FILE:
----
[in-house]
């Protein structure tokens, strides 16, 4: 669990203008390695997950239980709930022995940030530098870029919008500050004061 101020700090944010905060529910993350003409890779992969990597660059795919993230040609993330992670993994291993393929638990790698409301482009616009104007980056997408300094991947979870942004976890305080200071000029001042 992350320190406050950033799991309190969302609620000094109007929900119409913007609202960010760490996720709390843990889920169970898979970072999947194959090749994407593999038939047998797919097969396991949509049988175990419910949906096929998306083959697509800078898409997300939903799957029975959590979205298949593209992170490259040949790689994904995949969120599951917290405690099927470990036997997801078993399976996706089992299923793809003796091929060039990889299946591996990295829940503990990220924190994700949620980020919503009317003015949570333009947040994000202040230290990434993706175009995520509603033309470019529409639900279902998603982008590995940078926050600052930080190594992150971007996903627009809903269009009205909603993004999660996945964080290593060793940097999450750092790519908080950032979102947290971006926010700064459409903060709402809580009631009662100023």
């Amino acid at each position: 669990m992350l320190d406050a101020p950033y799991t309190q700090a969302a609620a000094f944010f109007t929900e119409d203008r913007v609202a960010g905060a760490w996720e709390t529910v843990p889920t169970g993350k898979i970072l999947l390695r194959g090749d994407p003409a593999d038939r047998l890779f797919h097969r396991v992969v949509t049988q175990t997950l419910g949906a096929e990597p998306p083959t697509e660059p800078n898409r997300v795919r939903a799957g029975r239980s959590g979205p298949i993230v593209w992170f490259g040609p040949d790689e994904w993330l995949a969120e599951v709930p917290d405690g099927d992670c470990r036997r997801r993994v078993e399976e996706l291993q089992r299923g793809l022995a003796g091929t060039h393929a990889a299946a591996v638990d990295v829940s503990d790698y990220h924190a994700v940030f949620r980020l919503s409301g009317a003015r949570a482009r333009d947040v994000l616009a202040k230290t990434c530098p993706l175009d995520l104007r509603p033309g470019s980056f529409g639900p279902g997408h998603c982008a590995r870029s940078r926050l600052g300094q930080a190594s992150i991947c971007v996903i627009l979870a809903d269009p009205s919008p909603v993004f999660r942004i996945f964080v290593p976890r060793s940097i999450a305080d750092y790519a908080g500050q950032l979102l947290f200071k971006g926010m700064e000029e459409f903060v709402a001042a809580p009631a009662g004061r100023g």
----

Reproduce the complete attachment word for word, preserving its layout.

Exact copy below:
[in-house]
């Protein structure tokens, strides 16, 4: 669990203008390695997950239980709930022995940030530098870029919008500050004061 101020700090944010905060529910993350003409890779992969990597660059795919993230040609993330992670993994291993393929638990790698409301482009616009104007980056997408300094991947979870942004976890305080200071000029001042 992350320190406050950033799991309190969302609620000094109007929900119409913007609202960010760490996720709390843990889920169970898979970072999947194959090749994407593999038939047998797919097969396991949509049988175990419910949906096929998306083959697509800078898409997300939903799957029975959590979205298949593209992170490259040949790689994904995949969120599951917290405690099927470990036997997801078993399976996706089992299923793809003796091929060039990889299946591996990295829940503990990220924190994700949620980020919503009317003015949570333009947040994000202040230290990434993706175009995520509603033309470019529409639900279902998603982008590995940078926050600052930080190594992150971007996903627009809903269009009205909603993004999660996945964080290593060793940097999450750092790519908080950032979102947290971006926010700064459409903060709402809580009631009662100023």
């Amino acid at each position: 669990m992350l320190d406050a101020p950033y799991t309190q700090a969302a609620a000094f944010f109007t929900e119409d203008r913007v609202a960010g905060a760490w996720e709390t529910v843990p889920t169970g993350k898979i970072l999947l390695r194959g090749d994407p003409a593999d038939r047998l890779f797919h097969r396991v992969v949509t049988q175990t997950l419910g949906a096929e990597p998306p083959t697509e660059p800078n898409r997300v795919r939903a799957g029975r239980s959590g979205p298949i993230v593209w992170f490259g040609p040949d790689e994904w993330l995949a969120e599951v709930p917290d405690g099927d992670c470990r036997r997801r993994v078993e399976e996706l291993q089992r299923g793809l022995a003796g091929t060039h393929a990889a299946a591996v638990d990295v829940s503990d790698y990220h924190a994700v940030f949620r980020l919503s409301g009317a003015r949570a482009r333009d947040v994000l616009a202040k230290t990434c530098p993706l175009d995520l104007r509603p033309g470019s980056f529409g639900p279902g997408h998603c982008a590995r870029s940078r926050l600052g300094q930080a190594s992150i991947c971007v996903i627009l979870a809903d269009p009205s919008p909603v993004f999660r942004i996945f964080v290593p976890r060793s940097i999450a305080d750092y790519a908080g500050q950032l979102l947290f200071k971006g926010m700064e000029e459409f903060v709402a001042a809580p009631a009662g004061r100023g």